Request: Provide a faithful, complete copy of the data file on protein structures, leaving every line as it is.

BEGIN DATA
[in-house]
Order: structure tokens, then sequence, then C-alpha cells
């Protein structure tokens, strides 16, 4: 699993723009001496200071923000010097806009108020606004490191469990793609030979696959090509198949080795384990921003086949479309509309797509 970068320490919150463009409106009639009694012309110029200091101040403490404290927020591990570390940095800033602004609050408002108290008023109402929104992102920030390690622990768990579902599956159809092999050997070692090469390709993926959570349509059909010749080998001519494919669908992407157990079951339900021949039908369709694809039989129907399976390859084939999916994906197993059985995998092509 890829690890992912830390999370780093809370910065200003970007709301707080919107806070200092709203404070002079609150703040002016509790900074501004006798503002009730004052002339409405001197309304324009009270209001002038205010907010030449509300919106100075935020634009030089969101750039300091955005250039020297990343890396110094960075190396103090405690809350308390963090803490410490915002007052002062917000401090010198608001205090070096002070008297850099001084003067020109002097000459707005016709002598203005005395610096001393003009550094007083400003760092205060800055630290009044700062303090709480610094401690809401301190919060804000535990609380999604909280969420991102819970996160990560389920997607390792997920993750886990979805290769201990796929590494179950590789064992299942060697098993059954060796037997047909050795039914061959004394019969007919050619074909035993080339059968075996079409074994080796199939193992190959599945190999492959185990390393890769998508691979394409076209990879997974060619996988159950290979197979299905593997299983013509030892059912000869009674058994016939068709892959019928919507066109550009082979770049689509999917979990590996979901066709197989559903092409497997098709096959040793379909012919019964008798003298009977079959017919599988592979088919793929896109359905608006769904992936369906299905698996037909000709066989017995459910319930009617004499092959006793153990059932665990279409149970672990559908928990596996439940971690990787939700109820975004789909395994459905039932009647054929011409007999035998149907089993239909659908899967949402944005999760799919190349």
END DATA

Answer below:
[in-house]
Order: structure tokens, then sequence, then C-alpha cells
């Protein structure tokens, strides 16, 4: 699993723009001496200071923000010097806009108020606004490191469990793609030979696959090509198949080795384990921003086949479309509309797509 970068320490919150463009409106009639009694012309110029200091101040403490404290927020591990570390940095800033602004609050408002108290008023109402929104992102920030390690622990768990579902599956159809092999050997070692090469390709993926959570349509059909010749080998001519494919669908992407157990079951339900021949039908369709694809039989129907399976390859084939999916994906197993059985995998092509 890829690890992912830390999370780093809370910065200003970007709301707080919107806070200092709203404070002079609150703040002016509790900074501004006798503002009730004052002339409405001197309304324009009270209001002038205010907010030449509300919106100075935020634009030089969101750039300091955005250039020297990343890396110094960075190396103090405690809350308390963090803490410490915002007052002062917000401090010198608001205090070096002070008297850099001084003067020109002097000459707005016709002598203005005395610096001393003009550094007083400003760092205060800055630290009044700062303090709480610094401690809401301190919060804000535990609380999604909280969420991102819970996160990560389920997607390792997920993750886990979805290769201990796929590494179950590789064992299942060697098993059954060796037997047909050795039914061959004394019969007919050619074909035993080339059968075996079409074994080796199939193992190959599945190999492959185990390393890769998508691979394409076209990879997974060619996988159950290979197979299905593997299983013509030892059912000869009674058994016939068709892959019928919507066109550009082979770049689509999917979990590996979901066709197989559903092409497997098709096959040793379909012919019964008798003298009977079959017919599988592979088919793929896109359905608006769904992936369906299905698996037909000709066989017995459910319930009617004499092959006793153990059932665990279409149970672990559908928990596996439940971690990787939700109820975004789909395994459905039932009647054929011409007999035998149907089993239909659908899967949402944005999760799919190349």